This is an era of still-rising numbers of labour migration across international borders, despite economic and job market vagaries and setbacks in many parts of the world. India alone currently accounts for about one crore migrants (excluding those with Person of Indian Origin status) across the world, according to estimates cited in Parliament recently. This is a historic high — and the numbers, it seems, will only go up, at least over the foreseeable future.
From India and other parts of South Asia, the Gulf region has been a prime destination, the stuff of dreams. Considering South Asia as a whole, North America is also a significant destination. A significant chunk among the migrants set out in search of employment.
Women, a majority of them single, constitute around half the number of migrants anywhere today. The figures from South Asia are lower than the international average, though they have shown a rising trend in the latest period.
For countries including India, the safety and welfare of women migrants, in particular those in the low-skilled category, has been an issue of some concern for many years now. India has initiated several steps to streamline the recruitment of low-wage women workers in the Gulf countries in order to ensure proper working conditions for them. India and Sri Lanka have both set a minimum age for women going abroad as domestic workers, with a view to reducing exploitation and abuse of young female migrant workers.
Cases of trafficking in women have come up off and on in the context of some of the Gulf countries. Signifying such concerns, recently New Delhi decided to set up shelter homes for Indian women in distress in 17 countries that are categorised as Emigration Check Required countries, most of them in the Gulf region.
This research study, undertaken by two faculty members of the V.V. Giri National Labour Institute with support from UN Women, provides a fairly comprehensive summation of the scene. It also details in particular the vulnerabilities and integration issues faced by low-skilled women migrant workers who form a majority of those from South Asia. It provides statistical snapshots fleshed out with analytical insights into and perspectives on the situation in multiple countries.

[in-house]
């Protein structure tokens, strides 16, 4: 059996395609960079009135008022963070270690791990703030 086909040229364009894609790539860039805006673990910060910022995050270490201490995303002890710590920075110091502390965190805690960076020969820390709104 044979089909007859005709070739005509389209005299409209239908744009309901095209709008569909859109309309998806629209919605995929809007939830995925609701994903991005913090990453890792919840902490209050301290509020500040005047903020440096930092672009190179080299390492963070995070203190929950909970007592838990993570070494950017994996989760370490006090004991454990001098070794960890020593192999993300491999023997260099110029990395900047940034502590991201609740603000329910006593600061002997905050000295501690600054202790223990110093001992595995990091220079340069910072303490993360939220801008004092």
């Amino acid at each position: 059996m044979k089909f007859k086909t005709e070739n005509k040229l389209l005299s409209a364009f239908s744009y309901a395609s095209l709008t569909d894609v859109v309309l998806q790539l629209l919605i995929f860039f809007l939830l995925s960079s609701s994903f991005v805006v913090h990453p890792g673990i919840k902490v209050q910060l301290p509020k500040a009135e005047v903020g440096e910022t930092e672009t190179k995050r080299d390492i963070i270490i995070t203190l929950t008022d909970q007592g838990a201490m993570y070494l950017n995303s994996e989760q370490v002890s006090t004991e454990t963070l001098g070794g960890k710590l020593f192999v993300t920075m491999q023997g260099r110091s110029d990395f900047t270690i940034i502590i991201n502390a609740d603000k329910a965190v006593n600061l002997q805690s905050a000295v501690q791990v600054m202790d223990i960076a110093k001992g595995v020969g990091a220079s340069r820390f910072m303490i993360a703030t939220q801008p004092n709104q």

India is the largest recipient country in term of remittances from the countries of the Gulf Cooperation Council, accounting for roughly half the money transferred from the countries. The economic dimension of the overall migration from South Asia as a whole is reflected in the fact that it accounted, in 2010, for the second highest figure in terms of remittances ($81 billion), among all developing countries, after East Asia and the Pacific ($93 billion).
In terms of rate of growth of remittances, South Asia in 2010 topped the list among regions in all developing countries (at 8.2 per cent). But the growth rate has been tapering off, as in the case of all the other regions, from a high for the region of 32.6 per cent as recently as in 2008. Yet, as the research study mentions, there are no reliable figures available of the share of women.
This is a substantive study of an important issue, and it adds to the extensive literature on migration issues in general. It focuses specifically in a methodologically organised, informed and sensitive manner on the issues and concerns surrounding women migrants, and points to certain grey areas and statistical vacuums as well. It aids in the understanding of the typical challenges faced by women migrants through different stages of the migration process. The detailed migration fact sheets relating to five major ‘sending’ states and six major ‘receiving’ states are bound to prove particularly useful in projecting labour force requirements for woman migrant workers and help plan strategies and policies.
Most of all, this study should catalyse further work in the area that would aid policy planners and rights watchdogs.